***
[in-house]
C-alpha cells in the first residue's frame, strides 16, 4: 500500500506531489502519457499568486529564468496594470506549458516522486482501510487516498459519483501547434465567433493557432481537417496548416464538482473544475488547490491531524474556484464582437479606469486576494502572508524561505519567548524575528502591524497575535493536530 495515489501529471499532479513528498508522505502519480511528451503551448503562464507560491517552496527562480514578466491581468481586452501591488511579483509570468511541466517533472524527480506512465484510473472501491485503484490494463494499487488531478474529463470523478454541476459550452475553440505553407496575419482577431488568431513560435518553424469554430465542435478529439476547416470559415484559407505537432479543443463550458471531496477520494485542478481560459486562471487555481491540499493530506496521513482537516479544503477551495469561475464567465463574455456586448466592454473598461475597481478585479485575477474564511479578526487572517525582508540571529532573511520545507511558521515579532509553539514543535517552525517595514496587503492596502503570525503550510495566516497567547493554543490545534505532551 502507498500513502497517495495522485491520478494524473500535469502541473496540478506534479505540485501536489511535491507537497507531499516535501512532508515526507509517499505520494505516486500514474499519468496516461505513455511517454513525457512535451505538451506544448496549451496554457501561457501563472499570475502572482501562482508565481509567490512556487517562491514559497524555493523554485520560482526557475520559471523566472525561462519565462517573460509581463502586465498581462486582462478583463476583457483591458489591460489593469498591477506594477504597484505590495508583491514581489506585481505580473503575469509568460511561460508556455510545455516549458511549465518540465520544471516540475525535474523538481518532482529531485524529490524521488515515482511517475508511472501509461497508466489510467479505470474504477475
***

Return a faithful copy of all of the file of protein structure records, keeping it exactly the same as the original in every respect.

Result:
[in-house]
C-alpha cells in the first residue's frame, strides 16, 4: 500500500506531489502519457499568486529564468496594470506549458516522486482501510487516498459519483501547434465567433493557432481537417496548416464538482473544475488547490491531524474556484464582437479606469486576494502572508524561505519567548524575528502591524497575535493536530 495515489501529471499532479513528498508522505502519480511528451503551448503562464507560491517552496527562480514578466491581468481586452501591488511579483509570468511541466517533472524527480506512465484510473472501491485503484490494463494499487488531478474529463470523478454541476459550452475553440505553407496575419482577431488568431513560435518553424469554430465542435478529439476547416470559415484559407505537432479543443463550458471531496477520494485542478481560459486562471487555481491540499493530506496521513482537516479544503477551495469561475464567465463574455456586448466592454473598461475597481478585479485575477474564511479578526487572517525582508540571529532573511520545507511558521515579532509553539514543535517552525517595514496587503492596502503570525503550510495566516497567547493554543490545534505532551 502507498500513502497517495495522485491520478494524473500535469502541473496540478506534479505540485501536489511535491507537497507531499516535501512532508515526507509517499505520494505516486500514474499519468496516461505513455511517454513525457512535451505538451506544448496549451496554457501561457501563472499570475502572482501562482508565481509567490512556487517562491514559497524555493523554485520560482526557475520559471523566472525561462519565462517573460509581463502586465498581462486582462478583463476583457483591458489591460489593469498591477506594477504597484505590495508583491514581489506585481505580473503575469509568460511561460508556455510545455516549458511549465518540465520544471516540475525535474523538481518532482529531485524529490524521488515515482511517475508511472501509461497508466489510467479505470474504477475